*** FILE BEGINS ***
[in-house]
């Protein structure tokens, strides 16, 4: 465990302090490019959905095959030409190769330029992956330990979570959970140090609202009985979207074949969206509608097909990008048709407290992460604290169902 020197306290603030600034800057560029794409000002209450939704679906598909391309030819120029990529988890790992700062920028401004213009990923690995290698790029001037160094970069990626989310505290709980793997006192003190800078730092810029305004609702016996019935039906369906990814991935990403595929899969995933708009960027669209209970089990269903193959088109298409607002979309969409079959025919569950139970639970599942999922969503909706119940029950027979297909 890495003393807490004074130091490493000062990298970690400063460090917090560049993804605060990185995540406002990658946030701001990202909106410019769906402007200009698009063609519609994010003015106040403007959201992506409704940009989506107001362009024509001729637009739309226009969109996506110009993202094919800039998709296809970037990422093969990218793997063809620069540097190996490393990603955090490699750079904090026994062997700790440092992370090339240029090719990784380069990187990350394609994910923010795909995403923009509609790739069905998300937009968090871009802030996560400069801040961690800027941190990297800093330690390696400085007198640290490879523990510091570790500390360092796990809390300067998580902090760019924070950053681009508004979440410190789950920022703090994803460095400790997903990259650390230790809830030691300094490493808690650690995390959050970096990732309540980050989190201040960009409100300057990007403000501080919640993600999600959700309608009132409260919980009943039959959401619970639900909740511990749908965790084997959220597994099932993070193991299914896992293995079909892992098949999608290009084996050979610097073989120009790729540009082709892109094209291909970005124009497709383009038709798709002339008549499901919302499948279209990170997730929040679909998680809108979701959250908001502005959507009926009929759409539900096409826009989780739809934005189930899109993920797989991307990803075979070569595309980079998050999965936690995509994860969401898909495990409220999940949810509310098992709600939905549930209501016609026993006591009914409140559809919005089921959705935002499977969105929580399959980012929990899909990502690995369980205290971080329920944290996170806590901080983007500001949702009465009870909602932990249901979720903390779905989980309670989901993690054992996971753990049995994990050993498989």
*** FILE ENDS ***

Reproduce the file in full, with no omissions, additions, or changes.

[in-house]
């Protein structure tokens, strides 16, 4: 465990302090490019959905095959030409190769330029992956330990979570959970140090609202009985979207074949969206509608097909990008048709407290992460604290169902 020197306290603030600034800057560029794409000002209450939704679906598909391309030819120029990529988890790992700062920028401004213009990923690995290698790029001037160094970069990626989310505290709980793997006192003190800078730092810029305004609702016996019935039906369906990814991935990403595929899969995933708009960027669209209970089990269903193959088109298409607002979309969409079959025919569950139970639970599942999922969503909706119940029950027979297909 890495003393807490004074130091490493000062990298970690400063460090917090560049993804605060990185995540406002990658946030701001990202909106410019769906402007200009698009063609519609994010003015106040403007959201992506409704940009989506107001362009024509001729637009739309226009969109996506110009993202094919800039998709296809970037990422093969990218793997063809620069540097190996490393990603955090490699750079904090026994062997700790440092992370090339240029090719990784380069990187990350394609994910923010795909995403923009509609790739069905998300937009968090871009802030996560400069801040961690800027941190990297800093330690390696400085007198640290490879523990510091570790500390360092796990809390300067998580902090760019924070950053681009508004979440410190789950920022703090994803460095400790997903990259650390230790809830030691300094490493808690650690995390959050970096990732309540980050989190201040960009409100300057990007403000501080919640993600999600959700309608009132409260919980009943039959959401619970639900909740511990749908965790084997959220597994099932993070193991299914896992293995079909892992098949999608290009084996050979610097073989120009790729540009082709892109094209291909970005124009497709383009038709798709002339008549499901919302499948279209990170997730929040679909998680809108979701959250908001502005959507009926009929759409539900096409826009989780739809934005189930899109993920797989991307990803075979070569595309980079998050999965936690995509994860969401898909495990409220999940949810509310098992709600939905549930209501016609026993006591009914409140559809919005089921959705935002499977969105929580399959980012929990899909990502690995369980205290971080329920944290996170806590901080983007500001949702009465009870909602932990249901979720903390779905989980309670989901993690054992996971753990049995994990050993498989």